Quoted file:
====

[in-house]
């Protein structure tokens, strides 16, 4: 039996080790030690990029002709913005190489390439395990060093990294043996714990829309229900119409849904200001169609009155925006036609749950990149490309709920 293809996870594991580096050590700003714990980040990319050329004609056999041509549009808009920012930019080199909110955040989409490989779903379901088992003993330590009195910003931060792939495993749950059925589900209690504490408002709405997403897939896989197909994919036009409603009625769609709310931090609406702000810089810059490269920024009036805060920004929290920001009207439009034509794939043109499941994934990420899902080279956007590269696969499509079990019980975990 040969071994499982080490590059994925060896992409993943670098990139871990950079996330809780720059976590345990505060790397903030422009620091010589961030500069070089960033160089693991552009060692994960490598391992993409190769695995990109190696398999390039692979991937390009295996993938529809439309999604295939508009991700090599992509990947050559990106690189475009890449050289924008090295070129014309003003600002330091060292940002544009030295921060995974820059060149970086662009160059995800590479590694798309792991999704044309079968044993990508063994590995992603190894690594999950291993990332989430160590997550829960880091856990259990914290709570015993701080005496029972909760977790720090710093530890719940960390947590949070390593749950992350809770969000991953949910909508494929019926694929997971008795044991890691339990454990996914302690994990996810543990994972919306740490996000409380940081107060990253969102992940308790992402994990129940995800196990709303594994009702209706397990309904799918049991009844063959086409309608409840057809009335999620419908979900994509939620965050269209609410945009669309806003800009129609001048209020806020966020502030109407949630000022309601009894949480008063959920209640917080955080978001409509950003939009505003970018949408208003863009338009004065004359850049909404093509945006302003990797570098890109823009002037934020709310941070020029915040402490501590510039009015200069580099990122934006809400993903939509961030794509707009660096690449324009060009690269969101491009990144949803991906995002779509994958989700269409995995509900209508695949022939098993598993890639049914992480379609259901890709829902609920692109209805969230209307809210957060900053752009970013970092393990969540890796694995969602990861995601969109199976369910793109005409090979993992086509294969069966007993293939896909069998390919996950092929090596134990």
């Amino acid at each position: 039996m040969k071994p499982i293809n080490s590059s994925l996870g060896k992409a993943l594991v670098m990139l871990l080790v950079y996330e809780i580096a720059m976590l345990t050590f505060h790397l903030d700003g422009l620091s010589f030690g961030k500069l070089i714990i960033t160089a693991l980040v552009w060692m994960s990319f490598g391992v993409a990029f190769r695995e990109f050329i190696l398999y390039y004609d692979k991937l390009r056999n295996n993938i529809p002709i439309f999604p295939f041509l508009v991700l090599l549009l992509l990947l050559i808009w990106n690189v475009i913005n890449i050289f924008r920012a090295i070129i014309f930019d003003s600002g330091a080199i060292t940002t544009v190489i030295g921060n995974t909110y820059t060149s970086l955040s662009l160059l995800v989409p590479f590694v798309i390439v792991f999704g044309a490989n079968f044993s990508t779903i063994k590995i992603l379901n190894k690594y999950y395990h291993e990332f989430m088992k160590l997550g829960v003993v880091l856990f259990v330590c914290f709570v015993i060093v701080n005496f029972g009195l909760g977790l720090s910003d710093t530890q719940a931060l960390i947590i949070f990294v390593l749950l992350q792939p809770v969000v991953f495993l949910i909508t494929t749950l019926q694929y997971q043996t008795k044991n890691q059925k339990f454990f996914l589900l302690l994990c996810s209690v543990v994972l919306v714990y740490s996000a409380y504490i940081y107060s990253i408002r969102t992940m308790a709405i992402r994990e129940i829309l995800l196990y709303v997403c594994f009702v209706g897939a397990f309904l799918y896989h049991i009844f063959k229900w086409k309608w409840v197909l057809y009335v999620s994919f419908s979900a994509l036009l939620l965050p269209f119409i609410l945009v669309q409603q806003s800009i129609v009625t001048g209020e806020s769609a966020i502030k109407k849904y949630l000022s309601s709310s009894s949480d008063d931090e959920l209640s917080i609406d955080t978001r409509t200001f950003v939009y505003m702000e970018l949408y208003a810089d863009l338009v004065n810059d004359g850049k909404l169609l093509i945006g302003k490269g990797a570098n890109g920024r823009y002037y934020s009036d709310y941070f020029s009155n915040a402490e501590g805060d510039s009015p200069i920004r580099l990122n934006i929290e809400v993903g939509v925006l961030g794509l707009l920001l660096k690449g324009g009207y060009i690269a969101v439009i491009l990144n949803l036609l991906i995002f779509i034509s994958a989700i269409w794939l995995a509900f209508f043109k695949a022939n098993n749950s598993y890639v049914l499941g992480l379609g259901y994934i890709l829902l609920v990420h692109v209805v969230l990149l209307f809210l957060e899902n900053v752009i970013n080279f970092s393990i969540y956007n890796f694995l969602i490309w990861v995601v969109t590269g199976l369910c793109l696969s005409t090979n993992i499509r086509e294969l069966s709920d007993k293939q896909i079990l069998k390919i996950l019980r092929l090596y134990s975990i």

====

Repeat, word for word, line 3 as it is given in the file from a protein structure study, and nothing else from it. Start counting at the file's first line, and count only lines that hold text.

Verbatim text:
């Amino acid at each position: 039996m040969k071994p499982i293809n080490s590059s994925l996870g060896k992409a993943l594991v670098m990139l871990l080790v950079y996330e809780i580096a720059m976590l345990t050590f505060h790397l903030d700003g422009l620091s010589f030690g961030k500069l070089i714990i960033t160089a693991l980040v552009w060692m994960s990319f490598g391992v993409a990029f190769r695995e990109f050329i190696l398999y390039y004609d692979k991937l390009r056999n295996n993938i529809p002709i439309f999604p295939f041509l508009v991700l090599l549009l992509l990947l050559i808009w990106n690189v475009i913005n890449i050289f924008r920012a090295i070129i014309f930019d003003s600002g330091a080199i060292t940002t544009v190489i030295g921060n995974t909110y820059t060149s970086l955040s662009l160059l995800v989409p590479f590694v798309i390439v792991f999704g044309a490989n079968f044993s990508t779903i063994k590995i992603l379901n190894k690594y999950y395990h291993e990332f989430m088992k160590l997550g829960v003993v880091l856990f259990v330590c914290f709570v015993i060093v701080n005496f029972g009195l909760g977790l720090s910003d710093t530890q719940a931060l960390i947590i949070f990294v390593l749950l992350q792939p809770v969000v991953f495993l949910i909508t494929t749950l019926q694929y997971q043996t008795k044991n890691q059925k339990f454990f996914l589900l302690l994990c996810s209690v543990v994972l919306v714990y740490s996000a409380y504490i940081y107060s990253i408002r969102t992940m308790a709405i992402r994990e129940i829309l995800l196990y709303v997403c594994f009702v209706g897939a397990f309904l799918y896989h049991i009844f063959k229900w086409k309608w409840v197909l057809y009335v999620s994919f419908s979900a994509l036009l939620l965050p269209f119409i609410l945009v669309q409603q806003s800009i129609v009625t001048g209020e806020s769609a966020i502030k109407k849904y949630l000022s309601s709310s009894s949480d008063d931090e959920l209640s917080i609406d955080t978001r409509t200001f950003v939009y505003m702000e970018l949408y208003a810089d863009l338009v004065n810059d004359g850049k909404l169609l093509i945006g302003k490269g990797a570098n890109g920024r823009y002037y934020s009036d709310y941070f020029s009155n915040a402490e501590g805060d510039s009015p200069i920004r580099l990122n934006i929290e809400v993903g939509v925006l961030g794509l707009l920001l660096k690449g324009g009207y060009i690269a969101v439009i491009l990144n949803l036609l991906i995002f779509i034509s994958a989700i269409w794939l995995a509900f209508f043109k695949a022939n098993n749950s598993y890639v049914l499941g992480l379609g259901y994934i890709l829902l609920v990420h692109v209805v969230l990149l209307f809210l957060e899902n900053v752009i970013n080279f970092s393990i969540y956007n890796f694995l969602i490309w990861v995601v969109t590269g199976l369910c793109l696969s005409t090979n993992i499509r086509e294969l069966s709920d007993k293939q896909i079990l069998k390919i996950l019980r092929l090596y134990s975990i």